The Oglala Sioux Tribe (OST), headquartered in Pine Ridge South Dakota in partnership with the OST Attorney General's Office, Courts, Child Protective Services (CPS), Department of Corrections, Tribal Educational Department, Housing (Prevention), Rapid City mental health providers, youth and family consumers, and many others, proposes to implement a Circle of Care initiative in Pine Ridge, South Dakota. While our reservation's population is constantly influx, the total OST enrollment is about 38,332, with 19,639 living on the reservation. In Oglala Lakota County, labeled the "poorest" county in the nation, the per capita income of our residents is $8,768. Fueled by poverty and addiction, the unemployment rate hovers around 80%.
Addiction is endemic. In addition to opioid and meth problems, for years 11,000 cans of beer a day were poured into the Pine Ridge reservation (liquid genocide), causing untold damages. Up to two-thirds of adults live with alcoholism. While progress has been made since 1990 when one in four newborns was affected by prenatal alcohol exposure, Pineridge newborns are still at a disproportionately high risk for Fetal Alcohol Spectrum Disorders (FASD). The suicide rate for South Dakota young people, ages 13 to 30, is four times the average rate in the nation and in 2014, the Reservation declared a state of emergency after 14 youth killed themselves. These and other health disparities informed the selection of our population of focus: OST children, youth and young adults (Y/YAs) up to 25-years of age, and their families (300 or more in Yr. 3 pilot).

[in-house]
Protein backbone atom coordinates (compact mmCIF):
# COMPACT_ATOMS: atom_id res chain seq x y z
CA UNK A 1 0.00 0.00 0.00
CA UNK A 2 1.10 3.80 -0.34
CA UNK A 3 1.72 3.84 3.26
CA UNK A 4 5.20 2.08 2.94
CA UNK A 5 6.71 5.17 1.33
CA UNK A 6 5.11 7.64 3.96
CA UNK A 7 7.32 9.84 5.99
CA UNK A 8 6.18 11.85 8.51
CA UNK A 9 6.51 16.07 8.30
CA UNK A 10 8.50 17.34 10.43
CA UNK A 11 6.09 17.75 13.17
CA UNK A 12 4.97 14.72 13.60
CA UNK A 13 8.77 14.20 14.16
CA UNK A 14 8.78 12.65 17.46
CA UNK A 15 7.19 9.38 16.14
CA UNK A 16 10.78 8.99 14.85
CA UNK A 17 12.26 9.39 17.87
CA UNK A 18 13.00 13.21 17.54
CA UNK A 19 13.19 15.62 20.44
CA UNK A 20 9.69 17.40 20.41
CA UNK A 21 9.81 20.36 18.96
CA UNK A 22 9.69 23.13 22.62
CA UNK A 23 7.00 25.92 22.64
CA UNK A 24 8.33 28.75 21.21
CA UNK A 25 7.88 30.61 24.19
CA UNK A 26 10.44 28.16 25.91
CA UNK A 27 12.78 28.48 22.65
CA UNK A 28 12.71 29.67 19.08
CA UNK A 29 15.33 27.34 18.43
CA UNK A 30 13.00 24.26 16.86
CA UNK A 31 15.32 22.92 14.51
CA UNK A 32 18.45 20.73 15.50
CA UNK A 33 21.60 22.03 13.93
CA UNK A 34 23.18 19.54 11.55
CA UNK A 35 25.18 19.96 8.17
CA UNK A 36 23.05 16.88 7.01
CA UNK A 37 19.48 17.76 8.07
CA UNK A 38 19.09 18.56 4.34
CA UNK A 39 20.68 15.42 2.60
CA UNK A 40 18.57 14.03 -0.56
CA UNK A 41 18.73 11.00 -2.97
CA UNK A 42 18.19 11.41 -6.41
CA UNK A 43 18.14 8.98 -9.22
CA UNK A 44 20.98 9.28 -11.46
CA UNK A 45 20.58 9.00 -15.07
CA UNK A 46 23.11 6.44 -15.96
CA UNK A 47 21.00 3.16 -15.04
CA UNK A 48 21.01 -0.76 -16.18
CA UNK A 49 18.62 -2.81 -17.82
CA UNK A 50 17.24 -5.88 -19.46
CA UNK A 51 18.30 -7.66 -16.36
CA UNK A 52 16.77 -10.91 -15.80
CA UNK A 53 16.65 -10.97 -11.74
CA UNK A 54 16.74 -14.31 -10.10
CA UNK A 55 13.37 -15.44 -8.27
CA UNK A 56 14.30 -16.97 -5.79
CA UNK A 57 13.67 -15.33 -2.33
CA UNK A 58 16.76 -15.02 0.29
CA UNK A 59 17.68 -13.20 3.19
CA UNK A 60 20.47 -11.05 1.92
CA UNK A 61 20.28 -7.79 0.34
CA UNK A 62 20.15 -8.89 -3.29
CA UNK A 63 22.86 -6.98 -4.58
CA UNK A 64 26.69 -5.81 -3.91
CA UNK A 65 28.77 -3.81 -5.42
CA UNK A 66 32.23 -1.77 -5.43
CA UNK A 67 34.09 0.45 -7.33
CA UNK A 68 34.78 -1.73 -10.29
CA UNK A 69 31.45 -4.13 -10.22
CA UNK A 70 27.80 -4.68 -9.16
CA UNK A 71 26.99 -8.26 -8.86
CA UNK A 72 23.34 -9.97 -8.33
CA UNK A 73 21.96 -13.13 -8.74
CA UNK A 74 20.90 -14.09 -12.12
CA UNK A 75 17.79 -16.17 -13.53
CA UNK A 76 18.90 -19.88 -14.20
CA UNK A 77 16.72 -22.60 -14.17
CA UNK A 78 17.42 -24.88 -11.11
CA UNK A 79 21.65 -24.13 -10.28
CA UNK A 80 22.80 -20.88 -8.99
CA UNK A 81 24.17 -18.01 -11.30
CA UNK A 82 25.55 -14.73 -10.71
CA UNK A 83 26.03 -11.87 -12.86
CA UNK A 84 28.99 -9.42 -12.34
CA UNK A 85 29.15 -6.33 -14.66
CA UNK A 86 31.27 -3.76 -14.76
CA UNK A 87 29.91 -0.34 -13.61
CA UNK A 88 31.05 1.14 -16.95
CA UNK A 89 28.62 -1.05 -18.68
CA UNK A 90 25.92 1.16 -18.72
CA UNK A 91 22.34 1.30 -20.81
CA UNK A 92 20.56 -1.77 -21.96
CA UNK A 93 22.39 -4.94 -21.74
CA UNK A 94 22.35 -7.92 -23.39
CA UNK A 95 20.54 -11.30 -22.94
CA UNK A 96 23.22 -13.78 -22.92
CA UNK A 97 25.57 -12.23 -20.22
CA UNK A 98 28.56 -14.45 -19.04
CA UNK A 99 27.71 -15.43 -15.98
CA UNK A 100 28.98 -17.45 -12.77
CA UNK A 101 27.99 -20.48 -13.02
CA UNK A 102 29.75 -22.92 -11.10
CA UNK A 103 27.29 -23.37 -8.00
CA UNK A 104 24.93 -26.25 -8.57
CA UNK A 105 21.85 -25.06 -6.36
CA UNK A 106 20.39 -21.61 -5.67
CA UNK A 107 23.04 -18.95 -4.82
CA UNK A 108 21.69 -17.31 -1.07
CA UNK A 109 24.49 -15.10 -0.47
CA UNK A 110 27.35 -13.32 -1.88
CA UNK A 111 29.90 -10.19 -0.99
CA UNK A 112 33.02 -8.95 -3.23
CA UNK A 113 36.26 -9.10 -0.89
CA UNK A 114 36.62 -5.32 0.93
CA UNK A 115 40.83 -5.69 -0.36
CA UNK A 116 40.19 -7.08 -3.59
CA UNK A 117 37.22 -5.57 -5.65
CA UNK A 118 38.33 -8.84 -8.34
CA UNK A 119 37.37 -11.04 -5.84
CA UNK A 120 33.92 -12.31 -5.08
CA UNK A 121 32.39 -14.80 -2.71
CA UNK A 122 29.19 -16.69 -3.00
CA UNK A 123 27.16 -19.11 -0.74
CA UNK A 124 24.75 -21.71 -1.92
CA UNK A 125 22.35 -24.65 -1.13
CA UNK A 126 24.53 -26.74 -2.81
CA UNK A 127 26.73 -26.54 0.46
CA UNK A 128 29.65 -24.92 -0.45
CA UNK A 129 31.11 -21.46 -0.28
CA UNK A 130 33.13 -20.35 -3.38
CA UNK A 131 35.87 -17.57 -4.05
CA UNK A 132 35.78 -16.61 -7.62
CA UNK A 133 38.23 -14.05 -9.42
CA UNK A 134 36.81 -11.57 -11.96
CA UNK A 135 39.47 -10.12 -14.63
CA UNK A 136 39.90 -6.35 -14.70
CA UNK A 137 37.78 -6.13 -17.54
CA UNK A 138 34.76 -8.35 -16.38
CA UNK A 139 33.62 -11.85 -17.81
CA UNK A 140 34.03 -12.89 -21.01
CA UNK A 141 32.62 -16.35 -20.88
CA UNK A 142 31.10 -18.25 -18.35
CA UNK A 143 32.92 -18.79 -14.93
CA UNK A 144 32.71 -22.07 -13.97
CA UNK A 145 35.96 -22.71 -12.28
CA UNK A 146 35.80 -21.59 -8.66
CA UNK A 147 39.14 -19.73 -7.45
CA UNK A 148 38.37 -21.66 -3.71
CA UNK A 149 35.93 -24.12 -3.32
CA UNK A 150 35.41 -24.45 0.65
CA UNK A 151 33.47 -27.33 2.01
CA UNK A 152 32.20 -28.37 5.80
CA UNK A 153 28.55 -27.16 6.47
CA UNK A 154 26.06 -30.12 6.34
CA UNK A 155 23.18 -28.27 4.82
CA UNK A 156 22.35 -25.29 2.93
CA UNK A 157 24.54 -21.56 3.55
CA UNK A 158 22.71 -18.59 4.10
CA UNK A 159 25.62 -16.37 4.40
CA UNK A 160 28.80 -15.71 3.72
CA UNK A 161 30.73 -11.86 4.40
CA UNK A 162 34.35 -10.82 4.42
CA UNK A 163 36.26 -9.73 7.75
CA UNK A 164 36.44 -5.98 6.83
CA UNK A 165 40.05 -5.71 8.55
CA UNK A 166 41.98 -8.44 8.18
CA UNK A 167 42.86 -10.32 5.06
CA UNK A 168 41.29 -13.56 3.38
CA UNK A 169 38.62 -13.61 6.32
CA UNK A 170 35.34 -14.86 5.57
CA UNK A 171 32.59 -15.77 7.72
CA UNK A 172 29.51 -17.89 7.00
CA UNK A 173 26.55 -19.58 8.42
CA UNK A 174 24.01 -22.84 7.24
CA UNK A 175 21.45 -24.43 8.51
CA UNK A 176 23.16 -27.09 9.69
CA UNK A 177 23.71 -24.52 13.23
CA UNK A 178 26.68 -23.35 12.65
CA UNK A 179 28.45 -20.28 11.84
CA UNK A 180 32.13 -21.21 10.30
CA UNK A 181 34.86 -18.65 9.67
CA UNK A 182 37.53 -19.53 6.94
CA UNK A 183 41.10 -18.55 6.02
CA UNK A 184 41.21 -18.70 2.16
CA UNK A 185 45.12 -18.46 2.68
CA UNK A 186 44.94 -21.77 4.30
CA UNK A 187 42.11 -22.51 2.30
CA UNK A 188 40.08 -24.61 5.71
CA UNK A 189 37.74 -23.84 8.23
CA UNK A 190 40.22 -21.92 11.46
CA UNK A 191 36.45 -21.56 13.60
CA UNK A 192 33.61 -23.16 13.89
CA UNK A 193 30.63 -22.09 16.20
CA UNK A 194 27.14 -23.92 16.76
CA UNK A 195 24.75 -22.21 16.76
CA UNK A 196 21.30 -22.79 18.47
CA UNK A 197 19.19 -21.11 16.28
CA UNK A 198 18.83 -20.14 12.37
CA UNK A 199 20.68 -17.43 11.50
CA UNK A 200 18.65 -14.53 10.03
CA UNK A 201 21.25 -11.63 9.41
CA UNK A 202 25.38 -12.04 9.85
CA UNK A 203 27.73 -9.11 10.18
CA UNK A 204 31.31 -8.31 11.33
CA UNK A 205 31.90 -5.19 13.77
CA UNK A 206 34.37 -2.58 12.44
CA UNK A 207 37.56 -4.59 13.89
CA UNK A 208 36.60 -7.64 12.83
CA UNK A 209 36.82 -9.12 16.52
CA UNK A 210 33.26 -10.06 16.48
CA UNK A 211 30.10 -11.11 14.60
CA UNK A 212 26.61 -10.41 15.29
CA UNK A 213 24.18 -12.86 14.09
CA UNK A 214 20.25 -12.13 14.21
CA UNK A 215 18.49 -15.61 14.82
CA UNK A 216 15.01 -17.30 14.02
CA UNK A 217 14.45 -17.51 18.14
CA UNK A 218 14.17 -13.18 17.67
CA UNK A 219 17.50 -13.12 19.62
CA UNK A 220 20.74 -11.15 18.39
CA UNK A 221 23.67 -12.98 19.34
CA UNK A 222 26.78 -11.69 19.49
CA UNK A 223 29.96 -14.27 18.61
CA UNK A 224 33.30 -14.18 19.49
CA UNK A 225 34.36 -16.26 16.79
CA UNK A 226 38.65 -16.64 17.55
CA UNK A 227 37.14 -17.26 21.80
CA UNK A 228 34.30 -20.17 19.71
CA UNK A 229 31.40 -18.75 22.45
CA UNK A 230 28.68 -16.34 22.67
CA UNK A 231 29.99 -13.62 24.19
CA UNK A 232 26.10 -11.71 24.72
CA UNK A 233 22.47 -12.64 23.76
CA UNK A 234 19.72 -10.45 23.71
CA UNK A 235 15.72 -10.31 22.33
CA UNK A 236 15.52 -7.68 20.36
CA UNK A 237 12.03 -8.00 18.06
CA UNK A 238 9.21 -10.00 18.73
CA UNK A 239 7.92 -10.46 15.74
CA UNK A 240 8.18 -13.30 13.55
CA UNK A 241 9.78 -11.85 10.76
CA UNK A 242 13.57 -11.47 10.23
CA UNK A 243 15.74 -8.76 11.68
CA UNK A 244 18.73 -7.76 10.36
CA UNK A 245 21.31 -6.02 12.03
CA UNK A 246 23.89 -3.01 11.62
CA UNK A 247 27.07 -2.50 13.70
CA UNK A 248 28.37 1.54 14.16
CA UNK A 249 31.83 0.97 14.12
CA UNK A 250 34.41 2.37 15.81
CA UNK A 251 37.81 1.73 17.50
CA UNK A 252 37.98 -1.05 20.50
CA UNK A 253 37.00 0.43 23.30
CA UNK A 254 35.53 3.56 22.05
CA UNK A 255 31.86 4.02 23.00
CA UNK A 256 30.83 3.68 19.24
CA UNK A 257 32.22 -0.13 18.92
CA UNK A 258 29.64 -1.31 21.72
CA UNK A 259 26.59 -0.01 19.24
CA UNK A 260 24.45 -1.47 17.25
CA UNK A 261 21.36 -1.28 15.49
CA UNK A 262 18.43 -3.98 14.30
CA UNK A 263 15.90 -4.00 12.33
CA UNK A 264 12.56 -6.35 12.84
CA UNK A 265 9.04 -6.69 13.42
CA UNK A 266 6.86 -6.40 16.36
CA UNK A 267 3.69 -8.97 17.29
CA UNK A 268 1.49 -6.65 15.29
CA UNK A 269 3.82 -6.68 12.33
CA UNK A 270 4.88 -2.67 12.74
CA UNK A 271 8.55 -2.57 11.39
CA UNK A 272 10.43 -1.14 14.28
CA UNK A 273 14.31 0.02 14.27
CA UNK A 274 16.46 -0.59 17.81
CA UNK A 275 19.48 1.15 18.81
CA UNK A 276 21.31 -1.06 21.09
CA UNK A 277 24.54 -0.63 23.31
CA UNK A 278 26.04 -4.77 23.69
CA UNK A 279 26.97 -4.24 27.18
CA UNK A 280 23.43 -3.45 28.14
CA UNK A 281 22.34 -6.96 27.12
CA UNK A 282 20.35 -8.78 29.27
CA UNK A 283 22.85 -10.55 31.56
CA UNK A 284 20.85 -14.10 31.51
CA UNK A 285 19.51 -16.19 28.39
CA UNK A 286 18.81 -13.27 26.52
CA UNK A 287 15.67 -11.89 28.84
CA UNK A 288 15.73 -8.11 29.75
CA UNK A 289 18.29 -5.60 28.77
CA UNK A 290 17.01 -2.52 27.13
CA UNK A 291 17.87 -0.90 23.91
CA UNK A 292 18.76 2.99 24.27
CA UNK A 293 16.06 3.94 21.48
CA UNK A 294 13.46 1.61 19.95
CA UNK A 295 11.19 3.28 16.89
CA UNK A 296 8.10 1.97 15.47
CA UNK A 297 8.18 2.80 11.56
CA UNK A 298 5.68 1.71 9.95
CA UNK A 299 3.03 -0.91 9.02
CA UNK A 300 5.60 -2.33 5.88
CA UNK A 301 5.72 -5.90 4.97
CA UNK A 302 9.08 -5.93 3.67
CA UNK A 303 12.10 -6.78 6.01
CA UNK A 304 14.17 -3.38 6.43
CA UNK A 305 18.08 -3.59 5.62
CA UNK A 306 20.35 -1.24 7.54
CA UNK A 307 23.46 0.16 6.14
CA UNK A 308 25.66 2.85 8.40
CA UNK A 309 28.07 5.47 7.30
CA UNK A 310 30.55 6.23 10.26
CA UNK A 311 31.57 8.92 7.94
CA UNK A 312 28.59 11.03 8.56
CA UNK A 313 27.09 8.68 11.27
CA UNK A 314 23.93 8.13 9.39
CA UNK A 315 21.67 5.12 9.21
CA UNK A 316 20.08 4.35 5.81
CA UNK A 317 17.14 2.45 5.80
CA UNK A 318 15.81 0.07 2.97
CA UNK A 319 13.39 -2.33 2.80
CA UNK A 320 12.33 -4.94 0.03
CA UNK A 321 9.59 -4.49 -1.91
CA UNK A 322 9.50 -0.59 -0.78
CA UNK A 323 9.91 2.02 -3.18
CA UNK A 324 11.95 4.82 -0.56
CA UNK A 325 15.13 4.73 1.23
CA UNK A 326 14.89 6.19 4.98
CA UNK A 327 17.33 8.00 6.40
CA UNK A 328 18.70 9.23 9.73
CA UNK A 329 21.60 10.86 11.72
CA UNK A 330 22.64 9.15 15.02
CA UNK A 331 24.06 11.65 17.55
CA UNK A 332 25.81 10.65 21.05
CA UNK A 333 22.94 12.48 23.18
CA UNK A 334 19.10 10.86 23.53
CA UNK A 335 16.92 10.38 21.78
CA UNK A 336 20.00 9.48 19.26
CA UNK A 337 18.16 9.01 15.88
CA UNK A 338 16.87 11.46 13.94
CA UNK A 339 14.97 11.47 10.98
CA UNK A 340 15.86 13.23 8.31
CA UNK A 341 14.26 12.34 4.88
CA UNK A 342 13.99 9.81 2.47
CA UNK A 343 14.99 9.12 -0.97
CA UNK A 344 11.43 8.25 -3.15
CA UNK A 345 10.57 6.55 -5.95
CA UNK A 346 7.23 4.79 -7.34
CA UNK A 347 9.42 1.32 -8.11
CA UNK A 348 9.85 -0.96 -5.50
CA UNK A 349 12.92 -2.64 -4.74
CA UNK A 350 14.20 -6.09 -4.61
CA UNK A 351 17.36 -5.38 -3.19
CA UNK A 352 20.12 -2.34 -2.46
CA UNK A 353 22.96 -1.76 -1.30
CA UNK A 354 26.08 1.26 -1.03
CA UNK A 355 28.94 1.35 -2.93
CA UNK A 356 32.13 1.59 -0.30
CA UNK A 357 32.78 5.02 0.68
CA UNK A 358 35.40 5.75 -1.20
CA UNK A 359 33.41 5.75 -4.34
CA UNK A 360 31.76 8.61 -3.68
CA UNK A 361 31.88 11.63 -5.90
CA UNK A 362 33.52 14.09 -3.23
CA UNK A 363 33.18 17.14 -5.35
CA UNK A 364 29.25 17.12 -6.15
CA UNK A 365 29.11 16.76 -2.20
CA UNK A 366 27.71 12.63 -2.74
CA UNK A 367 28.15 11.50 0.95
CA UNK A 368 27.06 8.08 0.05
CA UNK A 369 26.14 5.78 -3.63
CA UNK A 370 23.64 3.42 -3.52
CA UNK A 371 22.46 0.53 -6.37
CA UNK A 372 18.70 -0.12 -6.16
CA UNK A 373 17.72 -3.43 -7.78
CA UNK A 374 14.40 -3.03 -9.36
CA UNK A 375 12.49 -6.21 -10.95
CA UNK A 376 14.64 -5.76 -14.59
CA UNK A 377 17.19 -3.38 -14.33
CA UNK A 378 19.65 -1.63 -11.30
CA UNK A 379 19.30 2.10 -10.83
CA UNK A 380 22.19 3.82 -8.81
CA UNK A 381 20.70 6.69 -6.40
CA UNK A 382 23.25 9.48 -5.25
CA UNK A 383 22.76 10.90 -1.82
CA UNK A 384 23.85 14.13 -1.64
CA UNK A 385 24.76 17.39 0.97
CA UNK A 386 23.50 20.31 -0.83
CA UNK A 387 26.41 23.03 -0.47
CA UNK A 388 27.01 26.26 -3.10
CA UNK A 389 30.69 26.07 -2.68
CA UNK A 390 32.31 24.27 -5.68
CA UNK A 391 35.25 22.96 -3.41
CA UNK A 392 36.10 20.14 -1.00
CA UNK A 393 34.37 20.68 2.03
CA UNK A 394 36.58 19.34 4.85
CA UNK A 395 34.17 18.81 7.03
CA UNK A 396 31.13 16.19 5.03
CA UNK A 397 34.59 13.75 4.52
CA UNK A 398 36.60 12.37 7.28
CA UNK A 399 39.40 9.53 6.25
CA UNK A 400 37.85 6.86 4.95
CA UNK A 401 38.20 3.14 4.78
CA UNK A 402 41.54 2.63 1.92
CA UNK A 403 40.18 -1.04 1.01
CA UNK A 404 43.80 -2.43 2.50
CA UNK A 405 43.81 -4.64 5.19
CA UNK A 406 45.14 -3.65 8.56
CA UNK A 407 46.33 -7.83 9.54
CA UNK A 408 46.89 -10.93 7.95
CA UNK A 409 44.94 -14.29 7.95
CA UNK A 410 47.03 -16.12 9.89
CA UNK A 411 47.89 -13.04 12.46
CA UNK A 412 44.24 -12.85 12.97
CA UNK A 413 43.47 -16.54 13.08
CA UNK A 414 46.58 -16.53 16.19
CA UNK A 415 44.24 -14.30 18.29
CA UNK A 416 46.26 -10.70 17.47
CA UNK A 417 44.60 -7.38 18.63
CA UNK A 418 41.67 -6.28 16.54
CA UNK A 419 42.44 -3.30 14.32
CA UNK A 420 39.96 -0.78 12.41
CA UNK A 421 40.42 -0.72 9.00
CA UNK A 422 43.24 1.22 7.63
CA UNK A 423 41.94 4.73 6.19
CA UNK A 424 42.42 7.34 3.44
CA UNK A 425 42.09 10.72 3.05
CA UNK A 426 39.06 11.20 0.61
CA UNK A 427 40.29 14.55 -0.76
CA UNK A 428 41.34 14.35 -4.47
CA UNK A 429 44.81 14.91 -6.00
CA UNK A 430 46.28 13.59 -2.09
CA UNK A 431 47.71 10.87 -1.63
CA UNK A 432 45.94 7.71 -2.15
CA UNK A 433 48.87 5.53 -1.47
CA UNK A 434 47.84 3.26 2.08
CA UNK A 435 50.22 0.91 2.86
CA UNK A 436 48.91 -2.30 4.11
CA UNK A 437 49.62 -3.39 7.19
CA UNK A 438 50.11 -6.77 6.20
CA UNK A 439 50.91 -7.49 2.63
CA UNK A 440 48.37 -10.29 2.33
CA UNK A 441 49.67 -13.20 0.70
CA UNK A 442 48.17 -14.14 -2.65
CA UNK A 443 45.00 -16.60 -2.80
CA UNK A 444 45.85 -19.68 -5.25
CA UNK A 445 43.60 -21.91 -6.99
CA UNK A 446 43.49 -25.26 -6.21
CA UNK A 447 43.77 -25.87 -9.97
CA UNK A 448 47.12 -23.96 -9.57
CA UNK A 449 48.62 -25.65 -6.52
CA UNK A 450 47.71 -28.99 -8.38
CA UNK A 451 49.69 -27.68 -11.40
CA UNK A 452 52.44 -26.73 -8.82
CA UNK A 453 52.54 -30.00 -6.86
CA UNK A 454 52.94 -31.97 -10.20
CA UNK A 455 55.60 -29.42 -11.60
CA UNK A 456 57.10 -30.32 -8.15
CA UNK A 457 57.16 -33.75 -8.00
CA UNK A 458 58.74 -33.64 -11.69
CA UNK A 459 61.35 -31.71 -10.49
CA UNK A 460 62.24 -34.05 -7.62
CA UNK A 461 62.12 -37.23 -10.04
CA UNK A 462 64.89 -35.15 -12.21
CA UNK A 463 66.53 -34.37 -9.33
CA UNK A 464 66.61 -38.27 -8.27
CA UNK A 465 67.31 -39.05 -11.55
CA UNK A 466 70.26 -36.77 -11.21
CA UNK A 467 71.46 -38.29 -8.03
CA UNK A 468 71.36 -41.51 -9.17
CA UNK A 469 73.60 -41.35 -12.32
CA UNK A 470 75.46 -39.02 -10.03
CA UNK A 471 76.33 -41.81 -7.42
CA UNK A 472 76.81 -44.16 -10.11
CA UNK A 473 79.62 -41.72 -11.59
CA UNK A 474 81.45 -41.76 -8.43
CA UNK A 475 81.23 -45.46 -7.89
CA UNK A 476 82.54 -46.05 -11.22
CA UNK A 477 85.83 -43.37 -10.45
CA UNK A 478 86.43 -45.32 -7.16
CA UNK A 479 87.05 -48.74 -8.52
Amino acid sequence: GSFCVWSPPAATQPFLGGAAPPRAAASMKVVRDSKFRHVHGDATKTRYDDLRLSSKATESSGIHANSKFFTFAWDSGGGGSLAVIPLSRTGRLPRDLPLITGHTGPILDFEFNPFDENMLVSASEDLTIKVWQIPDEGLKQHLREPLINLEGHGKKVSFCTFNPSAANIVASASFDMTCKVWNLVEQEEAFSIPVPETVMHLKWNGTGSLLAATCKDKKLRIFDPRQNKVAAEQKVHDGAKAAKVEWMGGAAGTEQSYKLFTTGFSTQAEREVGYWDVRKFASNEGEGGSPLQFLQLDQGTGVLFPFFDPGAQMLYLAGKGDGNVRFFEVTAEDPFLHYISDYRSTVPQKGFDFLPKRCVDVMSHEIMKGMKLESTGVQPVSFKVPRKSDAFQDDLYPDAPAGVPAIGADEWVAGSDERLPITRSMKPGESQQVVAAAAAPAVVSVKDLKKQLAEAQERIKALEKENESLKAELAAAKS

Despite incremental improvements to both access and quality of health and behavioral health care for our OST members, the continued development of mental health and co-occurring (COD) infrastructure is essential in order to keep pace with growing demand. We must rely on the limited resources of our current systems which include the department of public safety, tribal courts, IHS, Anpetu Luta Otipi (a comprehensive alcohol and substance abuse prevention and treatment program for the OST), and other tribally operated social service agencies which continue to experience respective service challenges. In too many cases, mental health service access for children, youth and young adult (Y/YA) necessities up to a two-hour drive to Rapid City.
While we have many strengths on which we continue to build, we have many challenges, gaps, and infrastructure needs: Behavioral health myths. An increasing volume of clients. Misunderstanding about treatment and treatment processes. Limited resources stretched over many sites and large geography. Workforce (esp. licensed) recruitment, retention, and mentoring challenges. Bureaucracy which threatens our agility and autonomy.
Our overarching goal is: Develop our own capacity and infrastructure to plan, design, pilot, evaluate, and sustain an effective system of care (SOC) to improve the mental health/COD, and wellness of our Y/YAs up to age 25 and their families (300 in Year 3 pilot). Our process and outcome evaluation will involve data collection that will be utilized to manage, monitor and enhance this important initiative.